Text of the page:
“It’s being weaponized.” How Michael Grove Became a High-Leverage Dodgers Reliever

Daniel Hudson was the same age (27) when he moved from the Arizona rotation to the bullpen in 2014 as Dodgers right-hander Michael Grove is today, and even though the transition was more by necessity than design, Hudson underwent Tommy John surgeries in 2012 and 2013 and had to relieve stress on his elbow – it was always a blow to his ego.

“At first it’s a little hard, it almost feels like a demotion, especially when you’re young and you’ve started your whole career,” said Hudson, now a 37-year-old Dodgers setup man who closed games . for the Washington Nationals, winners of the World Series in 2019.

“But then you kind of get over it and see it as, ‘No, this is my opportunity to show that this is my niche, this is my place on the team, and I’m going to go for it. for one or two. two rounds with everything I have and (dominate).’

Grove, a starting pitcher in 18 of his first 25 big league games in 2022 and 2023, didn’t view his move to the bullpen this season as a demotion, but he has clearly adopted the bulldog mentality described by Hudson , to his great satisfaction. the Dodgers’ advantage.

The 6-foot-3, 200-pounder from West Virginia struggled in his first four games as a long man and middle reliever, allowing 10 earned runs and 13 hits in 7 ⅔ innings (11.74 ERA) of his first four matches.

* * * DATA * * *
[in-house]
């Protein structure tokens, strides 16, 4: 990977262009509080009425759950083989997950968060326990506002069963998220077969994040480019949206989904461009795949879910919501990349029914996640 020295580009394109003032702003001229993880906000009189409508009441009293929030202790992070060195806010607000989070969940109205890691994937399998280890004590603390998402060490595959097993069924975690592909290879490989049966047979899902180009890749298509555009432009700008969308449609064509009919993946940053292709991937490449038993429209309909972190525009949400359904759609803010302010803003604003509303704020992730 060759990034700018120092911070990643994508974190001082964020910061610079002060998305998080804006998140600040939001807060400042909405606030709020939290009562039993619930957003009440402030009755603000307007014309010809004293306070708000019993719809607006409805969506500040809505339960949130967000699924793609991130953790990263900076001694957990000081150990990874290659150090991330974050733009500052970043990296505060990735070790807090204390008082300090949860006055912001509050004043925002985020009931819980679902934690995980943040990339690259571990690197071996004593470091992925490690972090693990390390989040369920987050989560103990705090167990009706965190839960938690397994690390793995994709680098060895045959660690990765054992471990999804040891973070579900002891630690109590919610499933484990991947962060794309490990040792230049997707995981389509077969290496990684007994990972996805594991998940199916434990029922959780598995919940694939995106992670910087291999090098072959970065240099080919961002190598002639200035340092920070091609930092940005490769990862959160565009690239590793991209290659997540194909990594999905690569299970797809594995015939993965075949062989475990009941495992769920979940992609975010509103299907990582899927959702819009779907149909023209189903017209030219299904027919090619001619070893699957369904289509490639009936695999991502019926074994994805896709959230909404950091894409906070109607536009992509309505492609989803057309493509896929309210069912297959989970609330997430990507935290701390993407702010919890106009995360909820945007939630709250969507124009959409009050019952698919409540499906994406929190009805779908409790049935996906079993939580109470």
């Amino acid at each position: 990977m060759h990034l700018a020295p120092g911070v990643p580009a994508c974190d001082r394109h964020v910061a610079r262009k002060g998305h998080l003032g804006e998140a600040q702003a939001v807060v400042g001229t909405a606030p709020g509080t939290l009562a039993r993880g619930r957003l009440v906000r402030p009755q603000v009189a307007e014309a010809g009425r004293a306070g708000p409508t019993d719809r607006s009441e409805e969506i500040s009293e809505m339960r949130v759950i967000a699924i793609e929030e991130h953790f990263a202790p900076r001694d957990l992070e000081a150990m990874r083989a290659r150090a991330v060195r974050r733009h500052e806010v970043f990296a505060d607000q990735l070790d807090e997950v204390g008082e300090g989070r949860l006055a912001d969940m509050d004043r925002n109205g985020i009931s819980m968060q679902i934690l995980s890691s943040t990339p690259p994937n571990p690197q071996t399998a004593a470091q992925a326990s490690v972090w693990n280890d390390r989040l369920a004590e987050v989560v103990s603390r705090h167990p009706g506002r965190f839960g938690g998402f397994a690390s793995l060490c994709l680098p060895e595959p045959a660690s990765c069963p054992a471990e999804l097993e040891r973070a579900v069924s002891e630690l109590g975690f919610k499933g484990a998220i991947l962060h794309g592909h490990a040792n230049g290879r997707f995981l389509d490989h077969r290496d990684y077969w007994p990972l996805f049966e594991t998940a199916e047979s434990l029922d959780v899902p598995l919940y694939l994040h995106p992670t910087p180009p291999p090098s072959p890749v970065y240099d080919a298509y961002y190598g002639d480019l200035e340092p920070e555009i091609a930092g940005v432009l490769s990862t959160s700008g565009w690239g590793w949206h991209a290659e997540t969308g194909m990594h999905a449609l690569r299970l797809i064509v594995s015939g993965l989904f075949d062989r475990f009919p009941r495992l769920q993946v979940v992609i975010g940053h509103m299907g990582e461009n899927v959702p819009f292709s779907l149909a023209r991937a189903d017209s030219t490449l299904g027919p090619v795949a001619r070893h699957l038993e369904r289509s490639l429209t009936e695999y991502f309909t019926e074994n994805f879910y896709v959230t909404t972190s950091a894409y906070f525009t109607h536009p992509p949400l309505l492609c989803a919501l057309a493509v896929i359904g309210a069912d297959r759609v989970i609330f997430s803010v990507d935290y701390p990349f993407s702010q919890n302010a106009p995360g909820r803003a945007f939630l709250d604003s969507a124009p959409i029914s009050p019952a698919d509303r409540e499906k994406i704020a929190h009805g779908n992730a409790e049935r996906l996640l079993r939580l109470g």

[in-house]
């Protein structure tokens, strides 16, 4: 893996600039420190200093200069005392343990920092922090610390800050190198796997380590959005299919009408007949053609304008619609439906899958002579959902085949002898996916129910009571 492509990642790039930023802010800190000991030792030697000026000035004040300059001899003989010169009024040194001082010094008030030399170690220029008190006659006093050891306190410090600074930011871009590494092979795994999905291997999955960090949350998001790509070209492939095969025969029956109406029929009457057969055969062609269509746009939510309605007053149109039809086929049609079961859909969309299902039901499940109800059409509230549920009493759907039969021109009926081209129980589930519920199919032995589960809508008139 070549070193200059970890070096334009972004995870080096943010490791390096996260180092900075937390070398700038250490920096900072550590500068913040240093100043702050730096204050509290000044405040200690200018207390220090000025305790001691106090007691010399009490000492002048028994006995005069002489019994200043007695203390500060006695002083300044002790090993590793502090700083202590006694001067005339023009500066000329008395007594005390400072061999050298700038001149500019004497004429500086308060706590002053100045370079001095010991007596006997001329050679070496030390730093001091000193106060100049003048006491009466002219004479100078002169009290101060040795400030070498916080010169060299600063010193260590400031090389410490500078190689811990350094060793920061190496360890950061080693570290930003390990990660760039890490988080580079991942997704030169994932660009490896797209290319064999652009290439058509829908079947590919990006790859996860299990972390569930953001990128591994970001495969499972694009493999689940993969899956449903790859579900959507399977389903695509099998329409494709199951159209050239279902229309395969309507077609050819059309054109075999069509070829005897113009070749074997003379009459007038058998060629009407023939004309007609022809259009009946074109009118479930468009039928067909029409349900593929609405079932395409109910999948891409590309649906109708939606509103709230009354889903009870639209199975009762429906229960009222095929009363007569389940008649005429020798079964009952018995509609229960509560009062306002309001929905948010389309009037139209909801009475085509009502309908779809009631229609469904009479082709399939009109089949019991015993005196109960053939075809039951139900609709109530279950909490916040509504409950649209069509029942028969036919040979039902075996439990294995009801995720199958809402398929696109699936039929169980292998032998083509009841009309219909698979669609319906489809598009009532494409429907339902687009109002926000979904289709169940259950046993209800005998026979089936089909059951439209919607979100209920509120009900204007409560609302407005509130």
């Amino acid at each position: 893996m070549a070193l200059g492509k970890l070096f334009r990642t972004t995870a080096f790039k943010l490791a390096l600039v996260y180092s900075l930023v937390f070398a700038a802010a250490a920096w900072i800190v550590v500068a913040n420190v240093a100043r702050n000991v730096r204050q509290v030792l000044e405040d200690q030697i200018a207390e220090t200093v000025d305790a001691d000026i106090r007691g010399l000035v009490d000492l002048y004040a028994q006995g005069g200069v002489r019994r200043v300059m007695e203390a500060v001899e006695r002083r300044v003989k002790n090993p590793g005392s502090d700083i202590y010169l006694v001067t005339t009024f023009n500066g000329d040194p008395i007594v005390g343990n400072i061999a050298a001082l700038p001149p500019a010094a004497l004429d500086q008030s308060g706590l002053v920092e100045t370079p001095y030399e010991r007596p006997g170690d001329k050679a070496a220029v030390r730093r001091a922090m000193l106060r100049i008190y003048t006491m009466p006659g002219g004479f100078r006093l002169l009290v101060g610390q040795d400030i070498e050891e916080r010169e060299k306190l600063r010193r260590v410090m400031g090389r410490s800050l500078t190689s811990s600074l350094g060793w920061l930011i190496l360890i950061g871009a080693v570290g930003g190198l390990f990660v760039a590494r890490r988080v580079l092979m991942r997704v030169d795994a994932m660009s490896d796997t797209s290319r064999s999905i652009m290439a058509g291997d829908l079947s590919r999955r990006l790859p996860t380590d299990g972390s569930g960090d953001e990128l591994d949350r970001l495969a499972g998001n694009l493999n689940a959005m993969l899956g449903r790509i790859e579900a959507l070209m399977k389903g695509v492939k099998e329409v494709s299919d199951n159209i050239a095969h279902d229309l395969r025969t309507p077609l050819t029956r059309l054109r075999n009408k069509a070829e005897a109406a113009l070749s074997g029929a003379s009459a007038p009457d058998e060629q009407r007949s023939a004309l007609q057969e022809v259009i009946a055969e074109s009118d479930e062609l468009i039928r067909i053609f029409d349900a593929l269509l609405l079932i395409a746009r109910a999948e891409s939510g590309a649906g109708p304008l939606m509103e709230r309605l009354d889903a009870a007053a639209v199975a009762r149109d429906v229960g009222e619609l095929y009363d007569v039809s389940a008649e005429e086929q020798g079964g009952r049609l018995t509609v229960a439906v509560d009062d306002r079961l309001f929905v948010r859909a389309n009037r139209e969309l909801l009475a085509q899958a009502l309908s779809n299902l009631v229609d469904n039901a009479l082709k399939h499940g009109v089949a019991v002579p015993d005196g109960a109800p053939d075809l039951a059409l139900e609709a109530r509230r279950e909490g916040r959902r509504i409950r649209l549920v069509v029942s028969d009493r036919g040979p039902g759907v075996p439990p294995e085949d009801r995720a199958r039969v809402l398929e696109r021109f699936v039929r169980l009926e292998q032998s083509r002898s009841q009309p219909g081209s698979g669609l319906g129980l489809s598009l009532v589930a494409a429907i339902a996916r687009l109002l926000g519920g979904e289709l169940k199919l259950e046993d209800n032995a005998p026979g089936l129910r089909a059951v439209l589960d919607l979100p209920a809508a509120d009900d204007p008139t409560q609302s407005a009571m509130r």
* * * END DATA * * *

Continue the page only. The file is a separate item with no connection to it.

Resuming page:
But Grove has been so effective since April 10 that he has moved into a setup role, teaming with Hudson, right-hander Blake Treinen and left-hander Alex Vesia to help prop up an injury-plagued bullpen that has lost closer Evan Phillips and prep men Ryan. Brasier and Joe Kelly over the past three weeks and is still without Brusdar Graterol.

Grove was 2-2 with a 2.16 ERA in his last 14 appearances before Monday night’s game against the Diamondbacks at Dodger Stadium, a stretch in which he allowed four earned runs, eight hits , struck out 26 and walked four in 16 ⅔ innings, lowering his ERA to 5.18 in 18 games this season.

As of Monday, the bullpen as a whole is 6-2 with a major league-best 1.28 ERA, 79 strikeouts and 24 walks in 84 ⅓ innings of 26 games since on April 21, a stretch in which the Dodgers went 20-6.

Treinen, who missed most of the last two seasons with shoulder injuries and the first five weeks of 2024 with fractured ribs, has not allowed a run in six innings in his first six appearances. Vesia hasn’t allowed a run in 15 ⅓ innings of his last 14 games, lowering his ERA from 4.05 to 1.23.